autisticelders wrote:
I try to use such incidents as teaching moments, if the person seems to be saying that from ignorance. Some people will tell you "you are not autistic" to "console" you, or to comfort you, because they are not really understanding the usefulness of diagnosis, and not understanding the true nature of autism. It is not what they are 'thinking' it is. Other times I just ignore it. Most people seem to say that deny possible autism to try to assure others that they are "not like that". Ignorance, social stigma, etc can be helped through enlightenment. I tend to get into fewer random conversations where "my autism" is discussed because I do not bring it up as a topic for discussion among strangers in most circumstances. On the other hand, if I overhear random comments in public and I know the statement is wrong or biased, etc, I will speak out and correct or try to inform the one who spoke that way. Sometimes its not worth the effort. Choose your battles. Some folks you might just as well save your energy on.


Very good point! I was in an online class that was on FB and I posted a question in the group about a question that I didn't understand what they were asking for. I had no idea how to answer the question. I mentioned that I believe that I'm on the spectrum as a sort of explanation as to why I was having a hard time with the question. I really thought that would help them re-phrase the question for me so I could understand. I had a couple of people respond scolding me, trying to console me. I just firmly responded with a statement about my conclusion didn't come easily and that I have many reasons for believing myself to be autistic. After I said that, the responses were much more positive even though they didn't really help. One lady finally private messaged me to talk about it and explain it, that helped.



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30 Jan 2021, 12:52 am

You: Are you an introvert or extrovert?

Other: Introvert.

You: How do you know?

Other: Because...

You: And the same is true for why I call myself autistic: I learnt about it and evaluated myself.



OkaySometimes
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31 Jan 2021, 7:40 am

You know, sometimes the best course of action is not education or arguing or showing a diagnosis letter. Sometimes the best response, especially in the case of people who are not really in your life, is just "Oh, you may be right. I'll have to look into that." or "Hmm, I hadn't thought about that in that way." and break off the conversation.
No matter what you say or do, if they think they know better than you, they likely always will think that. So... Leave ignorance to itself. Much easier, hurts less.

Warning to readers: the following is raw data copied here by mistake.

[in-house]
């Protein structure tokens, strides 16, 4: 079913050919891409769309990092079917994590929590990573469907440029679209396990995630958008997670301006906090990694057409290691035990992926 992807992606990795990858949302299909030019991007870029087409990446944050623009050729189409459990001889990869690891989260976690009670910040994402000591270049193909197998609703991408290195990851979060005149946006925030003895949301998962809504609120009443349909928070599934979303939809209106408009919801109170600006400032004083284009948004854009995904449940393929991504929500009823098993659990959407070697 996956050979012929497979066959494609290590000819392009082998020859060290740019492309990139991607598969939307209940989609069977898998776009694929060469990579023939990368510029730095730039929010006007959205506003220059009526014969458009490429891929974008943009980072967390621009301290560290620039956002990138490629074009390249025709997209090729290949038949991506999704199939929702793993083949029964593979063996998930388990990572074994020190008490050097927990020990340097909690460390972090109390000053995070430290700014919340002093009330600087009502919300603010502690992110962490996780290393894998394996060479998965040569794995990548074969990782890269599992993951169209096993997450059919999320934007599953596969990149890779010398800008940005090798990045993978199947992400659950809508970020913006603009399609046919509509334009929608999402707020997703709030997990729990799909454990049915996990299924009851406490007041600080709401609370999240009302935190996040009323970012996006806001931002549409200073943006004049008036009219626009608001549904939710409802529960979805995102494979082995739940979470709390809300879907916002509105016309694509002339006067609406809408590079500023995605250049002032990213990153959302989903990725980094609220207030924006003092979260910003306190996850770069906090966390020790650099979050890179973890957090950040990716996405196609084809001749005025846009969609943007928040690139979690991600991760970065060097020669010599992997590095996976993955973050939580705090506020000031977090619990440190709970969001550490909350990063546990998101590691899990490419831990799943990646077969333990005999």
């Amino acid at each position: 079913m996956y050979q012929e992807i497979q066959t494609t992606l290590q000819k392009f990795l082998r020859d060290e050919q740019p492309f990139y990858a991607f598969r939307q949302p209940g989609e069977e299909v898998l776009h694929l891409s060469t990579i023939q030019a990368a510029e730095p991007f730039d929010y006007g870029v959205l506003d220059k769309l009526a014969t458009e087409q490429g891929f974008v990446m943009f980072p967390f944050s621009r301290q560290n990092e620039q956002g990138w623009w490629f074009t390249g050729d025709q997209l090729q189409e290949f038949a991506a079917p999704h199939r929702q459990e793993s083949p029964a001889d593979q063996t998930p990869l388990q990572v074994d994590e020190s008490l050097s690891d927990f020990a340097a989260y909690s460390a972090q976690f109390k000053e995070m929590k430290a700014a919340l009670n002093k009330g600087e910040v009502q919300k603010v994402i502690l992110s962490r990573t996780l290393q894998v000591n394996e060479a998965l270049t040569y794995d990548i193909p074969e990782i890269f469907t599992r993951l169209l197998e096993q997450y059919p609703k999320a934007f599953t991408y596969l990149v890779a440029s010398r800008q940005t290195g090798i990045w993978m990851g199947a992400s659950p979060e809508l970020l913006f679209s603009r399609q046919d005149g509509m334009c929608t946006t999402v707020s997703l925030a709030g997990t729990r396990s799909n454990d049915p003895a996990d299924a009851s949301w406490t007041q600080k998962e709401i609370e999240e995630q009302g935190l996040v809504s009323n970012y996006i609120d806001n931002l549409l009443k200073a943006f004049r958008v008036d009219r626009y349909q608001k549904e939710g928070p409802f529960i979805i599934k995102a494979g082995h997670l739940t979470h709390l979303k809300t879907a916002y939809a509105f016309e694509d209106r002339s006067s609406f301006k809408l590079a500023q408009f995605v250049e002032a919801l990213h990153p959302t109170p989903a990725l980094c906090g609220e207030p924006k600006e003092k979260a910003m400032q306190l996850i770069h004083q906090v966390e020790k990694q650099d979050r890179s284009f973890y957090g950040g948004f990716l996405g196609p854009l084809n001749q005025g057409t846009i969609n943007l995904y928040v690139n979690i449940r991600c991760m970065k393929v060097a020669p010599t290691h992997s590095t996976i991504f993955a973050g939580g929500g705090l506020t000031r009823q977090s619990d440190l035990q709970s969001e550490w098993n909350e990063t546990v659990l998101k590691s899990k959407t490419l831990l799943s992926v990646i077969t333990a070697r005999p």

MalloryFluff
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31 Jan 2021, 1:13 pm

I've suspected I've been on the spectrum since High School, whenever I tell people their like "You don't look like you have autism." I'm now in my 20s and can't find anyone to diagnosis adults. Anyway, I usually don't say anything because I'm too introverted to do so, it's irritating there's no look to autism autism is a spectrum and we all look different I think people have this idea of what autism is based on what they've seen on T.V. especially being a woman when majority of autistic people you see in media are males may play a factor into it also.



theprisoner
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31 Jan 2021, 1:36 pm

They're giving you a compliment. Just be gracious and accept it. Maybe you need Anger management.

I would guess that If somebody argues that you can't be on the spectrum, they're expressing bafflement, because you appear normal to them, and therefore equal, and so when you claim you are mentally disabled they resent being fooled and cognitive dissonance sets in, and then denial and disbelief, and they just can't accept it, because you appear normal to them.

Don't challenge them, just move on. its not a big deal. why get so upset. is Autism such a critical part of your identity? Why the need to prove yourself, so to speak. In their eyes. Have you tried looking into Anger management , or maybe social skills lessons? That would alleviate your inter-personal problem.


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31 Jan 2021, 2:31 pm

The biggest hurdle for many is convincing oneself one is in the spectrum after a lifetime believing otherwise. This is the predicament facing lots of people dx in later life. Integrating this revelation is not easy let alone convincing others.



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31 Jan 2021, 2:37 pm

quaker wrote:
The biggest hurdle for many is convincing oneself one is in the spectrum after a lifetime believing otherwise.


I wouldn't mind having the opposite/antithesis of that problem.